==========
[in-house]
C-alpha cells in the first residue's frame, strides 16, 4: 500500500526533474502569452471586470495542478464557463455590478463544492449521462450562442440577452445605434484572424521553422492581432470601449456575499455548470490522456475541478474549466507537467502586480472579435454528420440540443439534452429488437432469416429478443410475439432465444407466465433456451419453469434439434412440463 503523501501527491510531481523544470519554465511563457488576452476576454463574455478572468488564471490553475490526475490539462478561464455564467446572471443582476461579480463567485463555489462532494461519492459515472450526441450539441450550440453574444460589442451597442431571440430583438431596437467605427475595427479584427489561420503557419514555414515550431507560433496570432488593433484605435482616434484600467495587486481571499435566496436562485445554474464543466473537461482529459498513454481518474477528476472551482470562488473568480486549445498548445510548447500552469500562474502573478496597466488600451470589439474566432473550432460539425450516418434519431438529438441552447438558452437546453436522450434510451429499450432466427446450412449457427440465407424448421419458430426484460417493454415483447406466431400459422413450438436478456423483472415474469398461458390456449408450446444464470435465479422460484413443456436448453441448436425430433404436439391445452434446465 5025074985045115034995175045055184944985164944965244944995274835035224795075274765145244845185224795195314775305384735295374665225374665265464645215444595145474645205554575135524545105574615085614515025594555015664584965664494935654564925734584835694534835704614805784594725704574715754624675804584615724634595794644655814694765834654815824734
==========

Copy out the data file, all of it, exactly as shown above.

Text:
[in-house]
C-alpha cells in the first residue's frame, strides 16, 4: 500500500526533474502569452471586470495542478464557463455590478463544492449521462450562442440577452445605434484572424521553422492581432470601449456575499455548470490522456475541478474549466507537467502586480472579435454528420440540443439534452429488437432469416429478443410475439432465444407466465433456451419453469434439434412440463 503523501501527491510531481523544470519554465511563457488576452476576454463574455478572468488564471490553475490526475490539462478561464455564467446572471443582476461579480463567485463555489462532494461519492459515472450526441450539441450550440453574444460589442451597442431571440430583438431596437467605427475595427479584427489561420503557419514555414515550431507560433496570432488593433484605435482616434484600467495587486481571499435566496436562485445554474464543466473537461482529459498513454481518474477528476472551482470562488473568480486549445498548445510548447500552469500562474502573478496597466488600451470589439474566432473550432460539425450516418434519431438529438441552447438558452437546453436522450434510451429499450432466427446450412449457427440465407424448421419458430426484460417493454415483447406466431400459422413450438436478456423483472415474469398461458390456449408450446444464470435465479422460484413443456436448453441448436425430433404436439391445452434446465 5025074985045115034995175045055184944985164944965244944995274835035224795075274765145244845185224795195314775305384735295374665225374665265464645215444595145474645205554575135524545105574615085614515025594555015664584965664494935654564925734584835694534835704614805784594725704574715754624675804584615724634595794644655814694765834654815824734